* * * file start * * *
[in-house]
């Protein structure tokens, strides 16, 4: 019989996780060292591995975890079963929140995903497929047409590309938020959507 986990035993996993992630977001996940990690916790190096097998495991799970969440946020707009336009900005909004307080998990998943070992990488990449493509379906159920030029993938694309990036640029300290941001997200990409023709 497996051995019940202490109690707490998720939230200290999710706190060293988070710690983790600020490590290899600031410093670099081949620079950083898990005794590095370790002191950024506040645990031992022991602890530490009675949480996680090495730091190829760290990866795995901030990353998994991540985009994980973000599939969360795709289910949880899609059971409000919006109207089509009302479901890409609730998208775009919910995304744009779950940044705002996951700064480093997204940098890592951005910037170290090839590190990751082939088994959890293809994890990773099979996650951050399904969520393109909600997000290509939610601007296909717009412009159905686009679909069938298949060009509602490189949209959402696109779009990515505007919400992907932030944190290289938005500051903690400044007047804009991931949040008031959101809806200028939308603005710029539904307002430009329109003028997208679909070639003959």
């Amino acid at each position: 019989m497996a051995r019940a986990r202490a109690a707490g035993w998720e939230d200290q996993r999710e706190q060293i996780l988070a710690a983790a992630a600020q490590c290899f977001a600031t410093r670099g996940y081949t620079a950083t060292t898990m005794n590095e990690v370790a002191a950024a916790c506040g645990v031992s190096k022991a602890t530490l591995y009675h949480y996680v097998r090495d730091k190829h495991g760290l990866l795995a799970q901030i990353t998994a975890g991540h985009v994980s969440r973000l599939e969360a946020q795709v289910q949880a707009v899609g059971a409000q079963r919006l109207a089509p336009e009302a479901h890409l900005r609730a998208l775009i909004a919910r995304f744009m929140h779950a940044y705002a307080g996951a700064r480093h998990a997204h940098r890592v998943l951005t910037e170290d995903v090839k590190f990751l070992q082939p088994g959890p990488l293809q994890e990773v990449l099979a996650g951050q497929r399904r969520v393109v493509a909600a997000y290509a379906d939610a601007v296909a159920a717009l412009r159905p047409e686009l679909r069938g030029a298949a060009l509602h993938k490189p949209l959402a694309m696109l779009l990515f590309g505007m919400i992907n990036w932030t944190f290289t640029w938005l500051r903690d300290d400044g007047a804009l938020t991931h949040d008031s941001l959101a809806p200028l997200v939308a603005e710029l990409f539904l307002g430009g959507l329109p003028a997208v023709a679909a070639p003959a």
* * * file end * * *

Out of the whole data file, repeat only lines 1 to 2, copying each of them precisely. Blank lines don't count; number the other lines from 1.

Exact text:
[in-house]
């Protein structure tokens, strides 16, 4: 019989996780060292591995975890079963929140995903497929047409590309938020959507 986990035993996993992630977001996940990690916790190096097998495991799970969440946020707009336009900005909004307080998990998943070992990488990449493509379906159920030029993938694309990036640029300290941001997200990409023709 497996051995019940202490109690707490998720939230200290999710706190060293988070710690983790600020490590290899600031410093670099081949620079950083898990005794590095370790002191950024506040645990031992022991602890530490009675949480996680090495730091190829760290990866795995901030990353998994991540985009994980973000599939969360795709289910949880899609059971409000919006109207089509009302479901890409609730998208775009919910995304744009779950940044705002996951700064480093997204940098890592951005910037170290090839590190990751082939088994959890293809994890990773099979996650951050399904969520393109909600997000290509939610601007296909717009412009159905686009679909069938298949060009509602490189949209959402696109779009990515505007919400992907932030944190290289938005500051903690400044007047804009991931949040008031959101809806200028939308603005710029539904307002430009329109003028997208679909070639003959």